Ron Batzdorff/NBC
David Canfield
October 17, 2017 AT 10:00 PM EDT

This Is Us

type
TV Show
genre
Drama
run date
09/20/16
performer
Milo Ventimiglia, Mandy Moore, Justin Hartley, Sterling K. Brown
Producer
Dan Fogelman
broadcaster
NBC
seasons
2
Current Status
In Season

We gave it an B+

Two episodes ago, This Is Us dug into the tense dynamic between Rebecca and Kate, scrutinizing their relationship both in the past and the present day. This week in “Still There,” we’re provided with a potent reminder that Rebecca comes from an even more dysfunctional mother-daughter relationship — and it’s one that we get to watch play out at its ugliest.

This week’s foray into the past is framed around the return of Rebecca’s controlling and — to put it mildly — traditional mother, Janet (Elizabeth Perkins). She visits during a snowstorm, after Rebecca lets her know that both young Kate and Kevin have chicken pox, and that Randall — on doctor’s orders — will soon be next. (They’d rushed to a hospital from a video rental store — nostalgia factor! — where Rebecca revealed herself to be a fan of Broadcast News, Patrick Swayze, and John Travolta.)

Janet’s mere arrival throws Rebecca for a loop, from the way she suggests Jack salt their walkway after almost slipping to her shock at the sight of Randall standing shirtless in “the middle of winter.” “I’m not a masochist, Jack,” Rebecca says after her husband asks whether she invited her mother to stay with them. As Rebecca lists the things Janet does to drive her crazy, it’s fascinating how much it aligns with what adult Kate said to Toby a few weeks ago in “A Manny-Splendored Thing” — only, about Rebecca.

The difference, of course, is that Rebecca has three children, and as we see Janet interact with her grandkids, it’s hard not to side with Rebecca. Janet makes Kevin feel like the only thing that matters in the world are his looks. She gives Kate a dress that’s too small, and when Kate indicates the problem, Janet suggests she keep and look at it as a “goal dress.” Most disturbingly, she treats Randall as an other in as many ways as possible: gifting him basketballs because she thinks he’d be a “natural” even though he doesn’t like it; not taking an interest in his hobbies or activities; consistently referring to “the twins and Randall,” as if he’s some separate component in the family.

Rebecca tries not to let it get to her, but by the time Jack also falls ill along with the three kids, she’s overwhelmed. Janet expresses amazement that Randall is the only Pearson kid to get into private school, at which point Rebecca confronts her head on. “Randall tries so hard to get you to like him, and honestly, I’ve always wondered if the reason you never bonded with him is because he was adopted,” she says. “But you’ve made it alarmingly clear that it’s because he’s black.” They fight, and it doesn’t end well — by the time Rebecca’s finished with her, she’s yelling, “You’re a racist, mom!” with Randall quietly listening in from the doorway, more confused than devastated. (Jack and Rebecca later attempt to explain to him that sometimes racism hides behind a smile.)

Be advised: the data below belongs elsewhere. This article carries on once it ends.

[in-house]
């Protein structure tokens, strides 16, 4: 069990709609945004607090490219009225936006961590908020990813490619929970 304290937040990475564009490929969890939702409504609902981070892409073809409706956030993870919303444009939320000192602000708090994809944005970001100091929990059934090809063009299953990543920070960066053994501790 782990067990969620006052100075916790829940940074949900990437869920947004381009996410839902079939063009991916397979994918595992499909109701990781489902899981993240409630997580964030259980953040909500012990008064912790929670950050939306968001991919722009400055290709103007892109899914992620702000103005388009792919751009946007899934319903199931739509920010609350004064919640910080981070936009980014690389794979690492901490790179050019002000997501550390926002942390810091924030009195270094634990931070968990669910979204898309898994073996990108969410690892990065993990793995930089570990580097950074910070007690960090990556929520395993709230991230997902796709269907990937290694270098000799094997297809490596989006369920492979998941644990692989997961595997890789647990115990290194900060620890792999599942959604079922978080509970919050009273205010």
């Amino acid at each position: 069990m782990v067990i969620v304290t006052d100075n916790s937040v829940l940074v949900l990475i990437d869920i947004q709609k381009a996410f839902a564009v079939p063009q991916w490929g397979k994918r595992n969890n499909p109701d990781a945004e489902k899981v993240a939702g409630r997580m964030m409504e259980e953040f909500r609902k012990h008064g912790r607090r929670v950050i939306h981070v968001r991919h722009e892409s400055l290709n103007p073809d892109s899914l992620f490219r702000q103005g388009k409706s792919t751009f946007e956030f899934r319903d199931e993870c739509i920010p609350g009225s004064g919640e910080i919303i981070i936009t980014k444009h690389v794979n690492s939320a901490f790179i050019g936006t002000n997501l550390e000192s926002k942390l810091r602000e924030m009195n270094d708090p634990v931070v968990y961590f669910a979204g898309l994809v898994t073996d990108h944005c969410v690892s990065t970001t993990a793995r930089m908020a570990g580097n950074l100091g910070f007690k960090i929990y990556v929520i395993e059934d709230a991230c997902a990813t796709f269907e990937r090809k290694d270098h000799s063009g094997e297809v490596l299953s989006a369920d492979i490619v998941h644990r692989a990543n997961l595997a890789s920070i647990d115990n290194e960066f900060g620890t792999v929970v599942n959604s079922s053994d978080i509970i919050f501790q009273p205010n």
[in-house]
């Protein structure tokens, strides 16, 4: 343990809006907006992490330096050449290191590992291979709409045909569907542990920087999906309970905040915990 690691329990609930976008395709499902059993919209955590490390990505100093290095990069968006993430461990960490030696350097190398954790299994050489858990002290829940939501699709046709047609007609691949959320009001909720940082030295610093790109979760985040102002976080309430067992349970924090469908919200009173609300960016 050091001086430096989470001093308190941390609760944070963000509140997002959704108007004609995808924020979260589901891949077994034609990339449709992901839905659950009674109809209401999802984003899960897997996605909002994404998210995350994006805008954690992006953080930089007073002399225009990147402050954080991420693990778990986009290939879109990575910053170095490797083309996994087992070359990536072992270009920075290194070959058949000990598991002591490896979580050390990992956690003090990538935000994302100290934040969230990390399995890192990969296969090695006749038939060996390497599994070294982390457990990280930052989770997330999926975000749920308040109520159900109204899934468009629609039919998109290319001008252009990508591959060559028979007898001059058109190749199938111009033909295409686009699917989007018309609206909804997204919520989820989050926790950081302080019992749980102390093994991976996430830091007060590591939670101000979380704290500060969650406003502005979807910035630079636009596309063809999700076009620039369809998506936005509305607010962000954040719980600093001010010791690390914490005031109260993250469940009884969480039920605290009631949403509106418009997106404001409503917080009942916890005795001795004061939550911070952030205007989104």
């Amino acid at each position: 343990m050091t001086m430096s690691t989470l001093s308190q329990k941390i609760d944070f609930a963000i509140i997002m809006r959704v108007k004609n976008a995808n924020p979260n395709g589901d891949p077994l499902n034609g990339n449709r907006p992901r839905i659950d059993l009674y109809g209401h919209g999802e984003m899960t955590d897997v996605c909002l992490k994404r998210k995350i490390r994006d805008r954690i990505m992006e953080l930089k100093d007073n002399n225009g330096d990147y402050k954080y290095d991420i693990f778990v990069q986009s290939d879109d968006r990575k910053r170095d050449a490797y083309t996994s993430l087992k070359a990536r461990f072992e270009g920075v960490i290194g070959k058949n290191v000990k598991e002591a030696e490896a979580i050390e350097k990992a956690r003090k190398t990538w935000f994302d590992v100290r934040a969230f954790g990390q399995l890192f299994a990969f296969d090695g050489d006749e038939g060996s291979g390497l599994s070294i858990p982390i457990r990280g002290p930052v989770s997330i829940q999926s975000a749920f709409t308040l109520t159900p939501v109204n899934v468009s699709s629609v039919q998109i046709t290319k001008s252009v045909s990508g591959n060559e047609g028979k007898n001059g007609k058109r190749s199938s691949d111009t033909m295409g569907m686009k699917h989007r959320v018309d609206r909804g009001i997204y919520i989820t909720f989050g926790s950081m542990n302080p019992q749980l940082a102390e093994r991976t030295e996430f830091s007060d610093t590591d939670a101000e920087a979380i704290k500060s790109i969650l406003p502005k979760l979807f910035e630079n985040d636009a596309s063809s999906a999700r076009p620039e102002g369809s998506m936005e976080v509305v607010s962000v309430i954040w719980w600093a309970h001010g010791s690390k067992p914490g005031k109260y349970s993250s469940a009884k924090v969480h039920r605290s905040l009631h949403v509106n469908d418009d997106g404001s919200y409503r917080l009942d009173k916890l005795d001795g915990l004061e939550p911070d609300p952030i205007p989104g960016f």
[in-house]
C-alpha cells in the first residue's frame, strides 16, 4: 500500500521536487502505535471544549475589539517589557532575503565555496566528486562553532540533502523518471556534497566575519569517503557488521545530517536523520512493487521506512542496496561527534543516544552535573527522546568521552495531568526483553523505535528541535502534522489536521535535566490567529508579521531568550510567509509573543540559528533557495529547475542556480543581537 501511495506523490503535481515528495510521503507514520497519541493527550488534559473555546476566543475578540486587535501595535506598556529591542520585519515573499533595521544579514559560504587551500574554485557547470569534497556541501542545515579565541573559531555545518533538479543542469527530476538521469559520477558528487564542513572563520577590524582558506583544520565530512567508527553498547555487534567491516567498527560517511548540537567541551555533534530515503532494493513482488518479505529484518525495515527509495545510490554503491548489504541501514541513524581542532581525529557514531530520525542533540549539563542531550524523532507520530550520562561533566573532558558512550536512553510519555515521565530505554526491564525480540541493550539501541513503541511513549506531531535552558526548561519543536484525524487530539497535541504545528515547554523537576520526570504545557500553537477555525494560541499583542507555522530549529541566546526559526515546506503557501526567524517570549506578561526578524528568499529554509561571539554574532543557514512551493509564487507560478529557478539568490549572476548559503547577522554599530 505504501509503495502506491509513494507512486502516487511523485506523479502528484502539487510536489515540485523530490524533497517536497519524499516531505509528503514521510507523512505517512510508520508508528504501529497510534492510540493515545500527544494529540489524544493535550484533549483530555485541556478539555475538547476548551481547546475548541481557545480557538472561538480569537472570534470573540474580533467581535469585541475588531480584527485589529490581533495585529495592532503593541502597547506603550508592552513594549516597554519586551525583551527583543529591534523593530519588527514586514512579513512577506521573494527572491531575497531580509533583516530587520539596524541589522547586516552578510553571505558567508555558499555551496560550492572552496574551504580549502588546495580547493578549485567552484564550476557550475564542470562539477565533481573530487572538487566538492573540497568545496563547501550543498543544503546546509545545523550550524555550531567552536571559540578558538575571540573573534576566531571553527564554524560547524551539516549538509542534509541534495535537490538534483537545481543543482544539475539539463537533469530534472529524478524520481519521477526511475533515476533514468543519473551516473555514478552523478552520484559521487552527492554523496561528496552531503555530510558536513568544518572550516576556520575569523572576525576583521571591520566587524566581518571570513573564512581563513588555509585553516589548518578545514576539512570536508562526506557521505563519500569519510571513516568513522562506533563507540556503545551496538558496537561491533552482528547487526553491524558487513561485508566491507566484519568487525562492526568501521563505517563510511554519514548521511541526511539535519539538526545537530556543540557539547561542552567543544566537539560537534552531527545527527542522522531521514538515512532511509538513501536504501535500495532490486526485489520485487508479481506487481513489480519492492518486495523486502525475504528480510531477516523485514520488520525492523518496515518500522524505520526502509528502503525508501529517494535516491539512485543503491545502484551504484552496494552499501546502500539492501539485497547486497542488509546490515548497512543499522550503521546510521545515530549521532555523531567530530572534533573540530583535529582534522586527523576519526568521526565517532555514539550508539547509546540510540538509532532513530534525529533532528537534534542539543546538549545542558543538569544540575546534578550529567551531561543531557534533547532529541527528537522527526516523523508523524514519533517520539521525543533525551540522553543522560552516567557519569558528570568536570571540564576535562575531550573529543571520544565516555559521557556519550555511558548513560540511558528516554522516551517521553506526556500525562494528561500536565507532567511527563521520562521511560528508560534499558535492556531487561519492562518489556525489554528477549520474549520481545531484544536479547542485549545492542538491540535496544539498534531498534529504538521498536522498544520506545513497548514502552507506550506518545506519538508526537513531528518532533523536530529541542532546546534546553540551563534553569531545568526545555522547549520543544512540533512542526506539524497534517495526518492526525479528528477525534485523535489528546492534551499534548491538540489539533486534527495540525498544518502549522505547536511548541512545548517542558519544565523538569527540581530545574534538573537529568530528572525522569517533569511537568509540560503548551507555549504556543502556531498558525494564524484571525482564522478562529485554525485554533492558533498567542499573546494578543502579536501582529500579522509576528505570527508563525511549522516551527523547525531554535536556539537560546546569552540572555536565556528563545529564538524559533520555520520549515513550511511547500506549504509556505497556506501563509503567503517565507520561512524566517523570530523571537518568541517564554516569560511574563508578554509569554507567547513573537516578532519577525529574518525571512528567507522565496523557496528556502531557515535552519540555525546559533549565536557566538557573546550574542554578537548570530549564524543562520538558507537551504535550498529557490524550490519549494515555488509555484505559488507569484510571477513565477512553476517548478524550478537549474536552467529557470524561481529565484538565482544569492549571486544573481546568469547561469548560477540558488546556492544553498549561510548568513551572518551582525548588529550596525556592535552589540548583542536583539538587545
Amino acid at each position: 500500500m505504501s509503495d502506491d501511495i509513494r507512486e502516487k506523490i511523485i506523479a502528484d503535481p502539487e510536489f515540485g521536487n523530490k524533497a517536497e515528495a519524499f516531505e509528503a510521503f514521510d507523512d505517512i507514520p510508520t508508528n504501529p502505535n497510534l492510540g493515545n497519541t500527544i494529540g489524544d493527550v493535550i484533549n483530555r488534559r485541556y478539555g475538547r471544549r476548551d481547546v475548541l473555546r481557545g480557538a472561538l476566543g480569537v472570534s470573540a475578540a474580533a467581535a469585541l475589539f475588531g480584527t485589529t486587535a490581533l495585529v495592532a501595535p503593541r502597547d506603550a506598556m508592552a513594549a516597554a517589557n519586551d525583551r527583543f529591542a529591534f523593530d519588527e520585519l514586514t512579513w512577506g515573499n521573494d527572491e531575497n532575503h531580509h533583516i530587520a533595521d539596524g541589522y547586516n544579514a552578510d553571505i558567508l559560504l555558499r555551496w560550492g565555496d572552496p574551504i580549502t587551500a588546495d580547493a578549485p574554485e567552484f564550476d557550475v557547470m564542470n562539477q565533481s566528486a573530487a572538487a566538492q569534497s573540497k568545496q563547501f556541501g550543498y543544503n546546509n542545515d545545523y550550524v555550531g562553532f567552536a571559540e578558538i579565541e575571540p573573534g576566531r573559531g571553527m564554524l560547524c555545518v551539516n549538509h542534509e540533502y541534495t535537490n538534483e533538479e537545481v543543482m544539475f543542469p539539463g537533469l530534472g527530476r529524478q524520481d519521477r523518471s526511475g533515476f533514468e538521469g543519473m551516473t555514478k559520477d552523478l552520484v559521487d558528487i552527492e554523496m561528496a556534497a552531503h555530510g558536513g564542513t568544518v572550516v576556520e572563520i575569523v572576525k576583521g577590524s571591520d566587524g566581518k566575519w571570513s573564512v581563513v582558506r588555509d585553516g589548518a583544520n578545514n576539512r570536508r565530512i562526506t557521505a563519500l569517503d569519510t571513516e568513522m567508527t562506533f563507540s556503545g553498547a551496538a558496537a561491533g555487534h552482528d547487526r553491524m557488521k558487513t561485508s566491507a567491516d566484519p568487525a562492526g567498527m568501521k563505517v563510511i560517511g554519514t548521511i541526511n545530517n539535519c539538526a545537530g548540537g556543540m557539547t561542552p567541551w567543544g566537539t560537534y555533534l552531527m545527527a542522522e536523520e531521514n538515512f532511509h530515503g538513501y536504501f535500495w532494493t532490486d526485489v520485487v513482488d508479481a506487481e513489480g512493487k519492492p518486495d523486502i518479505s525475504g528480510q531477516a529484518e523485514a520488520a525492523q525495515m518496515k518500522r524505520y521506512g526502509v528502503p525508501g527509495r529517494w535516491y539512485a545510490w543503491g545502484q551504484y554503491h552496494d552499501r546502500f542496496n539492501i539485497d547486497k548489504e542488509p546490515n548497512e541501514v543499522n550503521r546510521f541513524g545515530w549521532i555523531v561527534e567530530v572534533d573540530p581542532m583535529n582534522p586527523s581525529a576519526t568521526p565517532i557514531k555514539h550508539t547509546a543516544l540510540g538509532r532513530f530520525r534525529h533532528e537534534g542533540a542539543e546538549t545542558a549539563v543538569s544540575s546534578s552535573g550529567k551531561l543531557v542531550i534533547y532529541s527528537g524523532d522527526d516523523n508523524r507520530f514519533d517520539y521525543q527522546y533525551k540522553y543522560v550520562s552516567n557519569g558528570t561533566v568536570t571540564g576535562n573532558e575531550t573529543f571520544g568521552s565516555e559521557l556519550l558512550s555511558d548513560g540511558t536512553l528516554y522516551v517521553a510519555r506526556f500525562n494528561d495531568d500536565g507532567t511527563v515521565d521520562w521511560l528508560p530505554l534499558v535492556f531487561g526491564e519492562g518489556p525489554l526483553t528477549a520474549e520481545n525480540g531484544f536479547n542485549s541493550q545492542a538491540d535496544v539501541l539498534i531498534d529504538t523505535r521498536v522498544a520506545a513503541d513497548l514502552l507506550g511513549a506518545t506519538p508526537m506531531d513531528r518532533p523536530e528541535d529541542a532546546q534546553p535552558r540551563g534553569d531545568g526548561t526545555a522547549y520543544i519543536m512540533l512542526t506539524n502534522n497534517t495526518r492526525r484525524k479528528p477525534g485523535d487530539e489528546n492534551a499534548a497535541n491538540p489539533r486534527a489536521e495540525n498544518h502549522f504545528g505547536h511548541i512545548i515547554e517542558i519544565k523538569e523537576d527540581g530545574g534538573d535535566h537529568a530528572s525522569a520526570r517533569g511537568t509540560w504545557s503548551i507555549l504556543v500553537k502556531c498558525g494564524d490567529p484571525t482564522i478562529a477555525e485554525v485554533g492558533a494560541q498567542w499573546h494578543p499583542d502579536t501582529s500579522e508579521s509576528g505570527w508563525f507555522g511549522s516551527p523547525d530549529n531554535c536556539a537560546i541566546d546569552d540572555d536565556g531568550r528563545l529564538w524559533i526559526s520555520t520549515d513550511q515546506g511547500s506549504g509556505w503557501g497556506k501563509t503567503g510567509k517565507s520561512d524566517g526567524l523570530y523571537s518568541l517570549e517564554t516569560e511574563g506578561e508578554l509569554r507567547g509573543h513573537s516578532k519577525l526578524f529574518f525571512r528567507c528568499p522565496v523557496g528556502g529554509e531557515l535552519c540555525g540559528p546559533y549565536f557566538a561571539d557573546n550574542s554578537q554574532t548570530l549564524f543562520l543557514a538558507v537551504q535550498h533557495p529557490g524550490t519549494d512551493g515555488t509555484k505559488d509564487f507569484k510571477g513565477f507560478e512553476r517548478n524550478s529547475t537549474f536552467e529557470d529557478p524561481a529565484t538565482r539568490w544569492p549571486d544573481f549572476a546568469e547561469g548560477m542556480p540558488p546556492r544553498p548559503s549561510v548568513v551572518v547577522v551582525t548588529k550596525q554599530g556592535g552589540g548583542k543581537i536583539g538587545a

In the present day, meanwhile, Kevin is still reeling from last week’s on-set injury. His knee looks completely mangled, and when he’s finally convinced to see a doctor after two weeks of trying to “tough it out,” he’s told that he has “a large tear” in his meniscus and will need arthroscopic surgery to make a quick recovery. As he goes under in the operation, he again has visions of his father — this time, cheering on Kevin at a football game. It’s a clear indication, after last episode’s foreboding final image of Kevin downing pills, that his father still haunts him in more ways than one.

Kate and Toby take in Kevin while he heals, and Kevin tells them that he’s staying off painkillers because they “made him fuzzy” after he first sustained the knee injury. He later tells Toby that he can’t let a knee injury blow things up for again — his dreams of becoming a football player were crushed when he first got hurt two decades ago — but we know that the motivation there runs a little deeper. When he’s finally left alone, Kevin watches old tapes that his father made of Kevin playing football as a teenager. “My son is tough — my son is tough as hell,” Jack exclaims. Kevin eventually pauses the tape, leaving an image of Jack beaming with pride at the camera hovering over him on the TV. He heads back for pills. It’s an evocative visual, the sight of Jack — himself an addict — looking over Kevin in such a vulnerable moment. It’s too soon to know where this leads, but it’s safe to say nowhere good.

Randall and Beth, meanwhile, are still struggling to help Deja acclimate to her new environment. At the breakfast table, Tess and Annie recount their dreams while Randall does their hair; he asks Deja if she has any dreams to share and if she’d like him to do her hair, but in both cases she declines. It comes to light that Deja has not washed her hair in weeks, and that Randall’s trying — and failing — to create a safe space for her to feel comfortable doing so. Beth argues they need to have “a real sit-down talk about this.” But Randall pleads he be allowed to take the lead on this one, even if his method of giving her some breathing room hasn’t worked so far. (Recap continues on page 2)

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